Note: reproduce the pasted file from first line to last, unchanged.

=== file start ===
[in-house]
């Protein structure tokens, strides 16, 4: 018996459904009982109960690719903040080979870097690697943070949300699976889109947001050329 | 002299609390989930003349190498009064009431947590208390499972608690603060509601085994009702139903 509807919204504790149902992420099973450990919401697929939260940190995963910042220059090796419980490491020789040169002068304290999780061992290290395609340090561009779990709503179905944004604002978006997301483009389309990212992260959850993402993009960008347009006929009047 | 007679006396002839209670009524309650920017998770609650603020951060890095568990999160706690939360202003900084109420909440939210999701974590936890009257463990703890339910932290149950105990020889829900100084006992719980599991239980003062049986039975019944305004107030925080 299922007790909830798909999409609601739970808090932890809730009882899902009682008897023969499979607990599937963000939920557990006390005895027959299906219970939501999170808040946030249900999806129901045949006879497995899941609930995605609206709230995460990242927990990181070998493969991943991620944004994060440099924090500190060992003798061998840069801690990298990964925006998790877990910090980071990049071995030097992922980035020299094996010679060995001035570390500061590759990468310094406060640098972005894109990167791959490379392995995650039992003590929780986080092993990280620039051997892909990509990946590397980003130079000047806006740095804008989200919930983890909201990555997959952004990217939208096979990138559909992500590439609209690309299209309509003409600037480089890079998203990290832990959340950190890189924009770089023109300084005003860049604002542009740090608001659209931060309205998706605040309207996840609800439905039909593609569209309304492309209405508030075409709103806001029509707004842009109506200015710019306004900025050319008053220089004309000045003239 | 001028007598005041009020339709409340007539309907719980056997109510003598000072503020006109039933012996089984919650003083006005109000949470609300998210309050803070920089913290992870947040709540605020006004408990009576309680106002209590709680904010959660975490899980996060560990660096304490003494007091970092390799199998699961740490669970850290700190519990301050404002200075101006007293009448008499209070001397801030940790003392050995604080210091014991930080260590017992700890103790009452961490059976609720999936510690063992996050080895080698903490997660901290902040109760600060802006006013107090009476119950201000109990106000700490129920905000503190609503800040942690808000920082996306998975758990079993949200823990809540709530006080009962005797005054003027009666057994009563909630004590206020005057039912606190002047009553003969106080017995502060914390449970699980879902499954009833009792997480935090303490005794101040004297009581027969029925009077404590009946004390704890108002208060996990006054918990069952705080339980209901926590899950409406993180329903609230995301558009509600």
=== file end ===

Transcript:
[in-house]
């Protein structure tokens, strides 16, 4: 018996459904009982109960690719903040080979870097690697943070949300699976889109947001050329 | 002299609390989930003349190498009064009431947590208390499972608690603060509601085994009702139903 509807919204504790149902992420099973450990919401697929939260940190995963910042220059090796419980490491020789040169002068304290999780061992290290395609340090561009779990709503179905944004604002978006997301483009389309990212992260959850993402993009960008347009006929009047 | 007679006396002839209670009524309650920017998770609650603020951060890095568990999160706690939360202003900084109420909440939210999701974590936890009257463990703890339910932290149950105990020889829900100084006992719980599991239980003062049986039975019944305004107030925080 299922007790909830798909999409609601739970808090932890809730009882899902009682008897023969499979607990599937963000939920557990006390005895027959299906219970939501999170808040946030249900999806129901045949006879497995899941609930995605609206709230995460990242927990990181070998493969991943991620944004994060440099924090500190060992003798061998840069801690990298990964925006998790877990910090980071990049071995030097992922980035020299094996010679060995001035570390500061590759990468310094406060640098972005894109990167791959490379392995995650039992003590929780986080092993990280620039051997892909990509990946590397980003130079000047806006740095804008989200919930983890909201990555997959952004990217939208096979990138559909992500590439609209690309299209309509003409600037480089890079998203990290832990959340950190890189924009770089023109300084005003860049604002542009740090608001659209931060309205998706605040309207996840609800439905039909593609569209309304492309209405508030075409709103806001029509707004842009109506200015710019306004900025050319008053220089004309000045003239 | 001028007598005041009020339709409340007539309907719980056997109510003598000072503020006109039933012996089984919650003083006005109000949470609300998210309050803070920089913290992870947040709540605020006004408990009576309680106002209590709680904010959660975490899980996060560990660096304490003494007091970092390799199998699961740490669970850290700190519990301050404002200075101006007293009448008499209070001397801030940790003392050995604080210091014991930080260590017992700890103790009452961490059976609720999936510690063992996050080895080698903490997660901290902040109760600060802006006013107090009476119950201000109990106000700490129920905000503190609503800040942690808000920082996306998975758990079993949200823990809540709530006080009962005797005054003027009666057994009563909630004590206020005057039912606190002047009553003969106080017995502060914390449970699980879902499954009833009792997480935090303490005794101040004297009581027969029925009077404590009946004390704890108002208060996990006054918990069952705080339980209901926590899950409406993180329903609230995301558009509600």